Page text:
Skip to main content

We may have seen the worst of pandemic months, but we are facing a hard-to-ignore “tsunami” on the healthcare front in the form of a rising incidence of non-communicable diseases (NCDs) like diabetes, hypertension, heart disease, stroke, cancer and asthma. Many, if not all, of them are closely linked to changing lifestyles. The months of the pandemic have only added to concerns about changing lifestyles and reduced hospital visits and time spent on routine health checkups. Highlighting some of these aspects, the Apollo Hospitals Group has just released what it has called the “Nation Health Report 2022”. Apollo Hospitals Founder and Chairman, Dr. Prathap C Reddy, along with his daughter and Co-CEO, Sangita Reddy, shared details of these on the eve of World Health Day and described NCDs as a tsunami. Both were also joined by members of their management team during the virtual press meeting held on Wednesday April 6 in the late afternoon.

The report highlights the prevalence and distribution of non-communicable diseases (NCDs) across the country. The sample size for the study ranges from 20,000 to 380,000 depending on the analysis and comes from different cohorts. The study period was mostly in 2021 with some in 2020. Responding to a question from Financial Express Online about the impact of pandemic months on the incidence and trends of NCDs, Dr Prathap Reddy said that “comorbidities have increased mortality.” He further, in a note shared by Apollo Hospitals, said, “Over the past year, the country has gradually built a bulwark against COVID with a robust vaccination program that has resulted in a steady decline in the number of COVID cases. . As we emerge from the shadow of COVID, it is imperative to bring attention back to the NCD pandemic, a priority that has faced disruption impacting the diagnosis and treatment of millions of patients. This is the only way to succeed in the face of the multiple challenges we face today with the pandemic, a polluted planet and an increasing incidence of diseases which form the theme of World Health Day 2022 – Our Planet, Our Health .

He also states that “For a developing country like India, non-communicable diseases are a critical issue that needs to be addressed. In India, NCDs kill 6 million people every year, about 23% of whom are between the ages of 30 and 70. An analysis of data from 3.8 Lakh COVID Scanner responses shows how critical it is to tackle the NCD challenge using all the tools at our disposal. The data indicate a national prevalence of diabetes mellitus of about 7%, over 8% for hypertension, and about 2% for COPD and asthma. Given our population of 1.2 billion, these are huge numbers that will increase the burden of disease and impact productivity and economic growth. We must meet the challenge of NCDs by promoting healthy lifestyles, early diagnosis and treatment.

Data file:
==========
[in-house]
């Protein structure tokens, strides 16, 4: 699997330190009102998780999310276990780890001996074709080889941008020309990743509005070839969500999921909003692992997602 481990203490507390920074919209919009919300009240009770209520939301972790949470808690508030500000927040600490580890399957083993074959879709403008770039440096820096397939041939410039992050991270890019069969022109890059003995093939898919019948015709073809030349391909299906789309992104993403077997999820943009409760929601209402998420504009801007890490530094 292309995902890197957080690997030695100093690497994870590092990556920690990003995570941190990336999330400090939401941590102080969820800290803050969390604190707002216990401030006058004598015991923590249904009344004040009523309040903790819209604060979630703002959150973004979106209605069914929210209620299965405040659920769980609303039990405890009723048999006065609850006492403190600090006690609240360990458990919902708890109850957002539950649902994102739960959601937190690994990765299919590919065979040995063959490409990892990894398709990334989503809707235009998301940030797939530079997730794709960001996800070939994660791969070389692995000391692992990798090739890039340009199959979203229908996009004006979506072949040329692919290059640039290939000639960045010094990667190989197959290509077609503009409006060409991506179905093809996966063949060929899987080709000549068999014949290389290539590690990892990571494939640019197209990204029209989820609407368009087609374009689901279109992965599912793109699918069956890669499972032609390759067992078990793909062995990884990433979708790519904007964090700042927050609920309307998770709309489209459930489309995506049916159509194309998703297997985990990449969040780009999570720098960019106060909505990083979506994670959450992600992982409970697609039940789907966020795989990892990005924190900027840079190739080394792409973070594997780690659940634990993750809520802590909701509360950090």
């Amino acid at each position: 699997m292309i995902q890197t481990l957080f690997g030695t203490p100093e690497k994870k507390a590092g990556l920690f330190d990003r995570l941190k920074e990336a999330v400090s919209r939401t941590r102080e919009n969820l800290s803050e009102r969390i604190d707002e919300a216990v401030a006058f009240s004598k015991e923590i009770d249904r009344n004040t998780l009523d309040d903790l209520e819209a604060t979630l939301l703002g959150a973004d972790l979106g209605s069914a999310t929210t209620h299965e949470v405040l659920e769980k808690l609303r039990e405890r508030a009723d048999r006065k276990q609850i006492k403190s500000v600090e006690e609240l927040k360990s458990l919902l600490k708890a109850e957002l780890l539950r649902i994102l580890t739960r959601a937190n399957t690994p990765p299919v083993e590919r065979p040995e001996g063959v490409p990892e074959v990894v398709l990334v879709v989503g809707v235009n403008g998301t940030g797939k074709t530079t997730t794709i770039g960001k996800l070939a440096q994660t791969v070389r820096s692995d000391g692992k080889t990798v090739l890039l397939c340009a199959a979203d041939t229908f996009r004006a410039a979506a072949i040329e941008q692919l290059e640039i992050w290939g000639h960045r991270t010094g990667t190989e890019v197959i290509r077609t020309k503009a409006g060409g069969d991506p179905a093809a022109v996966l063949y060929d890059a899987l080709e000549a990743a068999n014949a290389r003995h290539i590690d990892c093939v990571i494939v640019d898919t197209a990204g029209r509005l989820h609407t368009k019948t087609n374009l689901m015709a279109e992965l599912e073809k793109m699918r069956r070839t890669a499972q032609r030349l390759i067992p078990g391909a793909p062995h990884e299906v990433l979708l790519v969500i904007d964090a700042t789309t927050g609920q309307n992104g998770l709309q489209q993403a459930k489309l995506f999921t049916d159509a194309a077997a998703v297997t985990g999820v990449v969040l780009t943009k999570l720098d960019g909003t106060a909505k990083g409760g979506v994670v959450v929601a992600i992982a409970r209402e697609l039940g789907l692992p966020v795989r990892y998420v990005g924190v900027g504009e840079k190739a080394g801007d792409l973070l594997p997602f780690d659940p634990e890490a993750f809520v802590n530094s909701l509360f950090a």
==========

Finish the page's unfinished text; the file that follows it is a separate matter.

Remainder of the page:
The report also highlights the potential of AI and data analytics in risk prediction and early identification and management of NCDs.

Key findings from the 2022 Health of the Nation report on diabetes mellitus show an increased prevalence in the south and east of the country with an average national prevalence of 6.96%. Urban areas showed higher prevalence at 7.01% compared to rural areas with 6.70%. The study also showed obesity in women over 35 leading to poor diabetes control and an increased risk of heart disease and other complications. The data also indicated poor diabetes control in women with high cholesterol with a 0.5 increase in HbA1c diabetes marker levels.

In hypertension, the study showed a national prevalence of high blood pressure at over 8.18% with higher incidence in northern and eastern India. The data also indicated that adult men between the ages of 36 and 50 were 36% more likely to develop hypertension than adult women in the same age group. Urban areas at 8.6 percent showed higher incidence compared to rural areas at 7.58 percent.

Chronic Obstructive Pulmonary Disease (COPD) and asthma showed similar incidence to global figures at 2%. Here, women aged 36 to 50 showed a 1.3 times higher risk of developing COPD compared to men.

Dr Sangita Reddy says: “Our annual Nation Health Study bringing together a large amount of real-world data on disease prevalence, incidence and risk has led to insights that will help us allocate the resources of optimally and to develop the right strategy. to combat the NCD pandemic.

Impact in the business sector

The study also looked at data on approximately thirty-five thousand corporate employees, where the average prevalence of at least 1 NCD among employees is approximately 56%. NCD risk factors related to high cholesterol are prevalent in 48% of employees and obesity in 18% of employees. There is variability across industries, indicating that more sedentary corporate environments should consider ways to help their employees proactively reduce these risks.

Sangita Reddy also adds: “NCDs are fueled by many factors including urban lifestyles with stress and unhealthy diets and an aging population. The results of the study, derived from 35,000 health checks carried out at companies in 2021, also showed a high prevalence of NCDs among company employees. This information will help us use technology to gain the upper hand and ensure a healthy workforce. »